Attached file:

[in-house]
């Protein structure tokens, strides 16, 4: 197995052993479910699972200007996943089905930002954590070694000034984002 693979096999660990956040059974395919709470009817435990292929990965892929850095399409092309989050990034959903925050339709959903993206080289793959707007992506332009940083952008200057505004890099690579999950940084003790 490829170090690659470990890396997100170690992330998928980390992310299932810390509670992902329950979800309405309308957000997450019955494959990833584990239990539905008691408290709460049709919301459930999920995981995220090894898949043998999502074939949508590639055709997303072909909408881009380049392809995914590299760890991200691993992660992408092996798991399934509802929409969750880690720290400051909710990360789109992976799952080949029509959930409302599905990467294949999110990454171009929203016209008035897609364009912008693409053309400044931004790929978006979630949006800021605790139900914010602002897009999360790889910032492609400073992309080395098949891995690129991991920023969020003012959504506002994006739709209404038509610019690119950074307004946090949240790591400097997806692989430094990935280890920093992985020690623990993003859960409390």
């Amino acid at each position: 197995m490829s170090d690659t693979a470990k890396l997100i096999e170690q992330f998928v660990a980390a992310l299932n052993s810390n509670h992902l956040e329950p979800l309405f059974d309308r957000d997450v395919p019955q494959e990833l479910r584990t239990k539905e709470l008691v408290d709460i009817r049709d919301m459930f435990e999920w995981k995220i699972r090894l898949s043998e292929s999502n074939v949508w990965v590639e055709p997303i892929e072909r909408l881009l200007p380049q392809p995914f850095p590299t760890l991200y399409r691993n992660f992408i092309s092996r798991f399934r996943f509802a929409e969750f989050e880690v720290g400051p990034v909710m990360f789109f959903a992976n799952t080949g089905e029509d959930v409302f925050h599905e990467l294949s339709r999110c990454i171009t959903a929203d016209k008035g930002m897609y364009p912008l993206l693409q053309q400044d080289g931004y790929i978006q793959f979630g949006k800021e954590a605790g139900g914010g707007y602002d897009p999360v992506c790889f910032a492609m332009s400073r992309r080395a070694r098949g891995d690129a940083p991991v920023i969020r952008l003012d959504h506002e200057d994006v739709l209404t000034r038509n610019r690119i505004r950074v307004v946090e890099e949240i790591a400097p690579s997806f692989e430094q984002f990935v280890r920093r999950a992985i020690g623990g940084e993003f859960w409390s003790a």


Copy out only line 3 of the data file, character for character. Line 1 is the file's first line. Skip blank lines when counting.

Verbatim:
């Amino acid at each position: 197995m490829s170090d690659t693979a470990k890396l997100i096999e170690q992330f998928v660990a980390a992310l299932n052993s810390n509670h992902l956040e329950p979800l309405f059974d309308r957000d997450v395919p019955q494959e990833l479910r584990t239990k539905e709470l008691v408290d709460i009817r049709d919301m459930f435990e999920w995981k995220i699972r090894l898949s043998e292929s999502n074939v949508w990965v590639e055709p997303i892929e072909r909408l881009l200007p380049q392809p995914f850095p590299t760890l991200y399409r691993n992660f992408i092309s092996r798991f399934r996943f509802a929409e969750f989050e880690v720290g400051p990034v909710m990360f789109f959903a992976n799952t080949g089905e029509d959930v409302f925050h599905e990467l294949s339709r999110c990454i171009t959903a929203d016209k008035g930002m897609y364009p912008l993206l693409q053309q400044d080289g931004y790929i978006q793959f979630g949006k800021e954590a605790g139900g914010g707007y602002d897009p999360v992506c790889f910032a492609m332009s400073r992309r080395a070694r098949g891995d690129a940083p991991v920023i969020r952008l003012d959504h506002e200057d994006v739709l209404t000034r038509n610019r690119i505004r950074v307004v946090e890099e949240i790591a400097p690579s997806f692989e430094q984002f990935v280890r920093r999950a992985i020690g623990g940084e993003f859960w409390s003790a």